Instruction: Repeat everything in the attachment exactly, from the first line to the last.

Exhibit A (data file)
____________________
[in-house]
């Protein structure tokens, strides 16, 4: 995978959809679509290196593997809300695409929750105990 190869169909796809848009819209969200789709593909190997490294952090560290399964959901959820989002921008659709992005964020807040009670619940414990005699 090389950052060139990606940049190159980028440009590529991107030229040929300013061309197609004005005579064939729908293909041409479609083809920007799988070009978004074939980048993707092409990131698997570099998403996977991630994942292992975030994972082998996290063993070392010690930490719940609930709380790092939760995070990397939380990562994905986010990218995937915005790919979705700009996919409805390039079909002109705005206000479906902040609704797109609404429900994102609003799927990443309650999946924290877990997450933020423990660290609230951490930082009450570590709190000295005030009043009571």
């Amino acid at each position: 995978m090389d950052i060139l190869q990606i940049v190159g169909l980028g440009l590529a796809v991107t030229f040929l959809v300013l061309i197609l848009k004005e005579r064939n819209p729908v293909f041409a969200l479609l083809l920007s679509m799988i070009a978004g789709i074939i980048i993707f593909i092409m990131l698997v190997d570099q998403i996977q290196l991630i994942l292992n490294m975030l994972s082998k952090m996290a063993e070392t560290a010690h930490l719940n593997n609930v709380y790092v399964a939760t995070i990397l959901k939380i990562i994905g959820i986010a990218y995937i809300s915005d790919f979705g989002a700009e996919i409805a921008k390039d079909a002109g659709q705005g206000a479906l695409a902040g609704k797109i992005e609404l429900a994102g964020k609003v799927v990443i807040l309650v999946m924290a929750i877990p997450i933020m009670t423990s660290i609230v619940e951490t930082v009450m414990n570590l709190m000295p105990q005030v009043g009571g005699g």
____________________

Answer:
[in-house]
């Protein structure tokens, strides 16, 4: 995978959809679509290196593997809300695409929750105990 190869169909796809848009819209969200789709593909190997490294952090560290399964959901959820989002921008659709992005964020807040009670619940414990005699 090389950052060139990606940049190159980028440009590529991107030229040929300013061309197609004005005579064939729908293909041409479609083809920007799988070009978004074939980048993707092409990131698997570099998403996977991630994942292992975030994972082998996290063993070392010690930490719940609930709380790092939760995070990397939380990562994905986010990218995937915005790919979705700009996919409805390039079909002109705005206000479906902040609704797109609404429900994102609003799927990443309650999946924290877990997450933020423990660290609230951490930082009450570590709190000295005030009043009571």
């Amino acid at each position: 995978m090389d950052i060139l190869q990606i940049v190159g169909l980028g440009l590529a796809v991107t030229f040929l959809v300013l061309i197609l848009k004005e005579r064939n819209p729908v293909f041409a969200l479609l083809l920007s679509m799988i070009a978004g789709i074939i980048i993707f593909i092409m990131l698997v190997d570099q998403i996977q290196l991630i994942l292992n490294m975030l994972s082998k952090m996290a063993e070392t560290a010690h930490l719940n593997n609930v709380y790092v399964a939760t995070i990397l959901k939380i990562i994905g959820i986010a990218y995937i809300s915005d790919f979705g989002a700009e996919i409805a921008k390039d079909a002109g659709q705005g206000a479906l695409a902040g609704k797109i992005e609404l429900a994102g964020k609003v799927v990443i807040l309650v999946m924290a929750i877990p997450i933020m009670t423990s660290i609230v619940e951490t930082v009450m414990n570590l709190m000295p105990q005030v009043g009571g005699g």